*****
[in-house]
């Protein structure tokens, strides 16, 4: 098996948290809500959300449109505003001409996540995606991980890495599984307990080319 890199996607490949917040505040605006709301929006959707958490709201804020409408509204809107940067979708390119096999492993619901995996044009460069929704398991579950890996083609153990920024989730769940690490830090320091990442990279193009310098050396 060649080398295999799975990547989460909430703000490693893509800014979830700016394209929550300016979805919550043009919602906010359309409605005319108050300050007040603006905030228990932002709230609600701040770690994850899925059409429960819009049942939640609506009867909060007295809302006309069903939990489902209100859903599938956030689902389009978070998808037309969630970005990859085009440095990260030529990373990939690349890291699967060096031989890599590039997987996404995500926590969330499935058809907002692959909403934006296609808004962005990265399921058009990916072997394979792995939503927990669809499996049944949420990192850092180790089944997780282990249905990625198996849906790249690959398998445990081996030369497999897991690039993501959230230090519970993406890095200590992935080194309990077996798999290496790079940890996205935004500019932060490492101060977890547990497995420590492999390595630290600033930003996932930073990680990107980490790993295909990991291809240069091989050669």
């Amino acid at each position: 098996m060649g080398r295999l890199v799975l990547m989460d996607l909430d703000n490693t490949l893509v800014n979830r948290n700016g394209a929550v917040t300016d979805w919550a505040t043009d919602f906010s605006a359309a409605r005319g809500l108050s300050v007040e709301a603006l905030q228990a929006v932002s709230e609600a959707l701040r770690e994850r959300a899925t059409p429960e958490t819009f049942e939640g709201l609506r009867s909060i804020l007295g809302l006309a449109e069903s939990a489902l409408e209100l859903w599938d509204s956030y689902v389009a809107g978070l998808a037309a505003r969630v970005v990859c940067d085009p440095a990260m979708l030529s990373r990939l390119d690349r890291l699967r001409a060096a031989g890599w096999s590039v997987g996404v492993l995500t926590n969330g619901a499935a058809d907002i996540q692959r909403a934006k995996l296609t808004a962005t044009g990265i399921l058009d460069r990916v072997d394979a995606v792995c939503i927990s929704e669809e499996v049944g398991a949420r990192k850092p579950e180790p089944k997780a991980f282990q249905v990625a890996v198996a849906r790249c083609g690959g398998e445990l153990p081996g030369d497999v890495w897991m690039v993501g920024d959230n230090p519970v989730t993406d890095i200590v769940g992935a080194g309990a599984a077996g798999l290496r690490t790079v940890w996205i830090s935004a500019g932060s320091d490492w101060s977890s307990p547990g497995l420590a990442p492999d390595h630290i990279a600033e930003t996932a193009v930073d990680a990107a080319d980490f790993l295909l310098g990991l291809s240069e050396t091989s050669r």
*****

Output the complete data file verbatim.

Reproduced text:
[in-house]
């Protein structure tokens, strides 16, 4: 098996948290809500959300449109505003001409996540995606991980890495599984307990080319 890199996607490949917040505040605006709301929006959707958490709201804020409408509204809107940067979708390119096999492993619901995996044009460069929704398991579950890996083609153990920024989730769940690490830090320091990442990279193009310098050396 060649080398295999799975990547989460909430703000490693893509800014979830700016394209929550300016979805919550043009919602906010359309409605005319108050300050007040603006905030228990932002709230609600701040770690994850899925059409429960819009049942939640609506009867909060007295809302006309069903939990489902209100859903599938956030689902389009978070998808037309969630970005990859085009440095990260030529990373990939690349890291699967060096031989890599590039997987996404995500926590969330499935058809907002692959909403934006296609808004962005990265399921058009990916072997394979792995939503927990669809499996049944949420990192850092180790089944997780282990249905990625198996849906790249690959398998445990081996030369497999897991690039993501959230230090519970993406890095200590992935080194309990077996798999290496790079940890996205935004500019932060490492101060977890547990497995420590492999390595630290600033930003996932930073990680990107980490790993295909990991291809240069091989050669």
């Amino acid at each position: 098996m060649g080398r295999l890199v799975l990547m989460d996607l909430d703000n490693t490949l893509v800014n979830r948290n700016g394209a929550v917040t300016d979805w919550a505040t043009d919602f906010s605006a359309a409605r005319g809500l108050s300050v007040e709301a603006l905030q228990a929006v932002s709230e609600a959707l701040r770690e994850r959300a899925t059409p429960e958490t819009f049942e939640g709201l609506r009867s909060i804020l007295g809302l006309a449109e069903s939990a489902l409408e209100l859903w599938d509204s956030y689902v389009a809107g978070l998808a037309a505003r969630v970005v990859c940067d085009p440095a990260m979708l030529s990373r990939l390119d690349r890291l699967r001409a060096a031989g890599w096999s590039v997987g996404v492993l995500t926590n969330g619901a499935a058809d907002i996540q692959r909403a934006k995996l296609t808004a962005t044009g990265i399921l058009d460069r990916v072997d394979a995606v792995c939503i927990s929704e669809e499996v049944g398991a949420r990192k850092p579950e180790p089944k997780a991980f282990q249905v990625a890996v198996a849906r790249c083609g690959g398998e445990l153990p081996g030369d497999v890495w897991m690039v993501g920024d959230n230090p519970v989730t993406d890095i200590v769940g992935a080194g309990a599984a077996g798999l290496r690490t790079v940890w996205i830090s935004a500019g932060s320091d490492w101060s977890s307990p547990g497995l420590a990442p492999d390595h630290i990279a600033e930003t996932a193009v930073d990680a990107a080319d980490f790993l295909l310098g990991l291809s240069e050396t091989s050669r």